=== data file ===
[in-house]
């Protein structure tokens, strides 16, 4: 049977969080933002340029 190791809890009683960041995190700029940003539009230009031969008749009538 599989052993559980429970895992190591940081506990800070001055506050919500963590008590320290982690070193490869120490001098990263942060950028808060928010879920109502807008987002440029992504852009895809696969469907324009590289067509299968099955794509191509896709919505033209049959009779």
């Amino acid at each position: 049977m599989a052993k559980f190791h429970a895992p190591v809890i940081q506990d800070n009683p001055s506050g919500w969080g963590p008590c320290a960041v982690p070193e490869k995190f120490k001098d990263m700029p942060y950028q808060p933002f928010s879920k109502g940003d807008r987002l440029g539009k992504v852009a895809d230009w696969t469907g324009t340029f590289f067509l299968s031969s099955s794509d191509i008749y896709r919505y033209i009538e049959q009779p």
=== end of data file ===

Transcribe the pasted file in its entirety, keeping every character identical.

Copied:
[in-house]
């Protein structure tokens, strides 16, 4: 049977969080933002340029 190791809890009683960041995190700029940003539009230009031969008749009538 599989052993559980429970895992190591940081506990800070001055506050919500963590008590320290982690070193490869120490001098990263942060950028808060928010879920109502807008987002440029992504852009895809696969469907324009590289067509299968099955794509191509896709919505033209049959009779």
């Amino acid at each position: 049977m599989a052993k559980f190791h429970a895992p190591v809890i940081q506990d800070n009683p001055s506050g919500w969080g963590p008590c320290a960041v982690p070193e490869k995190f120490k001098d990263m700029p942060y950028q808060p933002f928010s879920k109502g940003d807008r987002l440029g539009k992504v852009a895809d230009w696969t469907g324009t340029f590289f067509l299968s031969s099955s794509d191509i008749y896709r919505y033209i009538e049959q009779p």